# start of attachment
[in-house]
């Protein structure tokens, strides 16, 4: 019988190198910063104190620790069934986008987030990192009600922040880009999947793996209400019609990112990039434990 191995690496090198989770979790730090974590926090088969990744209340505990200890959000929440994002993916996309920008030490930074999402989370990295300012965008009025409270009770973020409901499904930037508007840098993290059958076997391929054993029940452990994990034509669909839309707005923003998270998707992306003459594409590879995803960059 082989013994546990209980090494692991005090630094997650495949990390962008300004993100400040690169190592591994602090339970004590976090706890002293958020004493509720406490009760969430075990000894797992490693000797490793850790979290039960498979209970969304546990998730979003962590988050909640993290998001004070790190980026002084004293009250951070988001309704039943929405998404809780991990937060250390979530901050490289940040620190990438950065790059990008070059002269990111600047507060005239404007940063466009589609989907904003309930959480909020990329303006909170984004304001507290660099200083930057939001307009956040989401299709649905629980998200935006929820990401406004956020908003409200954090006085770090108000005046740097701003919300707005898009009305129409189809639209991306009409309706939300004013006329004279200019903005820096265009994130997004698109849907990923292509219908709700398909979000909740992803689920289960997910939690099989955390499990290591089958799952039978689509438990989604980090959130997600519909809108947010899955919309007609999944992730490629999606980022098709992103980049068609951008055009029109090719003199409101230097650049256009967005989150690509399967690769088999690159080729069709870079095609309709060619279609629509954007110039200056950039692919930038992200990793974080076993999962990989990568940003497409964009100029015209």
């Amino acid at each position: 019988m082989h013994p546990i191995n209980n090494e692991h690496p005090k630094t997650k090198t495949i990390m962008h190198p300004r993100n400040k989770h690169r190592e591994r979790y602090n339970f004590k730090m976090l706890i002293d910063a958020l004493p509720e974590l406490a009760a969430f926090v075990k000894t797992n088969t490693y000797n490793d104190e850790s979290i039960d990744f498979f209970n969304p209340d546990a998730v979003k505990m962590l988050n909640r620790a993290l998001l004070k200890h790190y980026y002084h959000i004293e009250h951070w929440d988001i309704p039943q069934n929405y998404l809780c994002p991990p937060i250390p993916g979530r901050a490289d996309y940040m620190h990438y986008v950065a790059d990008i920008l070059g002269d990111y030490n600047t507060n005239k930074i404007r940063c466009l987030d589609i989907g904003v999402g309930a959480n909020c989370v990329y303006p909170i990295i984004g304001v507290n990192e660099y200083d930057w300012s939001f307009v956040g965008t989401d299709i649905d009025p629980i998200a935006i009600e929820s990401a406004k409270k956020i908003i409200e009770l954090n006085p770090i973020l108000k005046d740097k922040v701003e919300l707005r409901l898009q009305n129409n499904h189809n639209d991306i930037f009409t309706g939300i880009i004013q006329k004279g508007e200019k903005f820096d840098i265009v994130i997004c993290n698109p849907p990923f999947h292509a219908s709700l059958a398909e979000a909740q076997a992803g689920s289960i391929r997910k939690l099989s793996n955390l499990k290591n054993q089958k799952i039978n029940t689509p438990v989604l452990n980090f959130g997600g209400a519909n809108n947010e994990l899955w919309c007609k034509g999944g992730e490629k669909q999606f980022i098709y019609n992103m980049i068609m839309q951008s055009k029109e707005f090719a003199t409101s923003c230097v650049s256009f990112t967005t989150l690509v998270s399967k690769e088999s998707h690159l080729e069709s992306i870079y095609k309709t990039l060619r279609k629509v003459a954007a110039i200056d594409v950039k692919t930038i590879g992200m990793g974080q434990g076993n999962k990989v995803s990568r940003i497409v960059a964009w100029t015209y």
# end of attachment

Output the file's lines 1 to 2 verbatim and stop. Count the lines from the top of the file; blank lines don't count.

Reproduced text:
[in-house]
């Protein structure tokens, strides 16, 4: 019988190198910063104190620790069934986008987030990192009600922040880009999947793996209400019609990112990039434990 191995690496090198989770979790730090974590926090088969990744209340505990200890959000929440994002993916996309920008030490930074999402989370990295300012965008009025409270009770973020409901499904930037508007840098993290059958076997391929054993029940452990994990034509669909839309707005923003998270998707992306003459594409590879995803960059 082989013994546990209980090494692991005090630094997650495949990390962008300004993100400040690169190592591994602090339970004590976090706890002293958020004493509720406490009760969430075990000894797992490693000797490793850790979290039960498979209970969304546990998730979003962590988050909640993290998001004070790190980026002084004293009250951070988001309704039943929405998404809780991990937060250390979530901050490289940040620190990438950065790059990008070059002269990111600047507060005239404007940063466009589609989907904003309930959480909020990329303006909170984004304001507290660099200083930057939001307009956040989401299709649905629980998200935006929820990401406004956020908003409200954090006085770090108000005046740097701003919300707005898009009305129409189809639209991306009409309706939300004013006329004279200019903005820096265009994130997004698109849907990923292509219908709700398909979000909740992803689920289960997910939690099989955390499990290591089958799952039978689509438990989604980090959130997600519909809108947010899955919309007609999944992730490629999606980022098709992103980049068609951008055009029109090719003199409101230097650049256009967005989150690509399967690769088999690159080729069709870079095609309709060619279609629509954007110039200056950039692919930038992200990793974080076993999962990989990568940003497409964009100029015209």